Tour of the Middle East- Part 1: Jordan
– The following series of posts will take you on a country by country tour of the Middle East, showing how economic development occurs in one of the most unstable regions in the world.
With the ten year anniversary of 9/11 coming and going, it is easy to make comparisons to where the United States was then, and where it is now. Certain comparisons are natural to make: homeland security, number of troops enlisted, and economic benchmarks to name a few. An interesting statistic that has not drawn much attention is our country’s non-government, charitable foreign aid. U.S. citizens are giving at an all-time high to organizations that provide better lives to the impoverished and war torn citizens of nations around the world. However, according to the Chronicle of Philanthropy, only 5% of all philanthropic flows are sent to the Middle East region.
Some organizations and companies have realized that stereotyping the entire Middle East population as one entity is both wrong and can lead to unrealized business opportunities. Coca-Cola started a venture in 2010 with the Jordan River Foundation (JRF), an organization led by Queen Rania of Jordan. Since its creation 15 years ago, the JRF has become one of the leading domestic groups advocating a better life for all Jordanians. Coca-Cola saw the progress being made in Jordan due in large part to foundations like the JRF and decided to play a part in the development. The Youth Volunteer Program, a sub-group of the JRF, is the largest volunteer project of its kind. For Coca-Cola, the partnership is not only supporting a meaningful cause, but also creating brand loyalty among the younger generation in Jordan.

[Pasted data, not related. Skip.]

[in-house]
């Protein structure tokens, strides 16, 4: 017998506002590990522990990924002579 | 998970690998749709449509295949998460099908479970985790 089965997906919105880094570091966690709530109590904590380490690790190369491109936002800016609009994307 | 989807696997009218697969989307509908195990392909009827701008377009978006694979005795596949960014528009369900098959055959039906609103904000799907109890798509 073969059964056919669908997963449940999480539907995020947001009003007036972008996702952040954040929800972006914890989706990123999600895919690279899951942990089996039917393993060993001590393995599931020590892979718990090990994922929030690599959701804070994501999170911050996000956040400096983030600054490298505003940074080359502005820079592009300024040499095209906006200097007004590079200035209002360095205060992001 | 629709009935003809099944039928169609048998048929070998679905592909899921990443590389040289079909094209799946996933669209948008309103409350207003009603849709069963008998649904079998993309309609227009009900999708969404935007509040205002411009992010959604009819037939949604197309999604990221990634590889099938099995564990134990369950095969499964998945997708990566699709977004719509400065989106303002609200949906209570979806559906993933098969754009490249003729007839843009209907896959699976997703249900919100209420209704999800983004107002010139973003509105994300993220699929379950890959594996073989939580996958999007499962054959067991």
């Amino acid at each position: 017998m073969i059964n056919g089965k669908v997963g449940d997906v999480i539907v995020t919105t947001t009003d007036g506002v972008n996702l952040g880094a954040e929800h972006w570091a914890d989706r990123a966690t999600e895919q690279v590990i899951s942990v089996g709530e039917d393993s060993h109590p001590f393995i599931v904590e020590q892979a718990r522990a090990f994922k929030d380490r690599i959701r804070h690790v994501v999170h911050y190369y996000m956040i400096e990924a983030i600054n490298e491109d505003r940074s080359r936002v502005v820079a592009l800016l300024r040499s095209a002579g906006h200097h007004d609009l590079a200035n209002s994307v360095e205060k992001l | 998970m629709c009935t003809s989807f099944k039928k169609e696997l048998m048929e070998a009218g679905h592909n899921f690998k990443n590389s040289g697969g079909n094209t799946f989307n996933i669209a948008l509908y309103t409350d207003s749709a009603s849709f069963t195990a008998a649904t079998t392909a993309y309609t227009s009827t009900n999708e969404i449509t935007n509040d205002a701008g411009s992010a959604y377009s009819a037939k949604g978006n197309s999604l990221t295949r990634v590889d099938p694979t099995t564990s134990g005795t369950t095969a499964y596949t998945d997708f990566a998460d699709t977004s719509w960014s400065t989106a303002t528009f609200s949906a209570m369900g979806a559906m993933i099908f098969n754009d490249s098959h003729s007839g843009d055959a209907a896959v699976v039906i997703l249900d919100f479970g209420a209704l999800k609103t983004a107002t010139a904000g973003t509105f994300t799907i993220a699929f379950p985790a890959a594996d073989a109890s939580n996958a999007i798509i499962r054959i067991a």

While corporations like Coca-Cola can offer time and money to help with economic development, companies like Microsoft are in a unique position to use their products and industry knowledge to spur progress. In its third year of existence, the Innovative Education Forum (IEF) in Jordan is raising the bar for education in the Middle East. Microsoft will attempt to duplicate their efforts in all corners of the Middle East, hoping to match the success they have seen in Jordan.
Since September 11, 2001 many people living in deplorable conditions throughout the Middle East have had their development goals hampered by connotations surrounding their government or by third party extremism. These two public private partnerships demonstrate the value in promoting development in the Middle East despite the region’s touchy reputation in the U.S. The shift from using government dollars for foreign aid to strategic development alliances that teach skills that will have a long lasting effect is a move that companies like Coca-Cola and Microsoft are spearheading. While this can lead to an improved life for many people abroad, it can also help to build a stronger connection between the East and the West.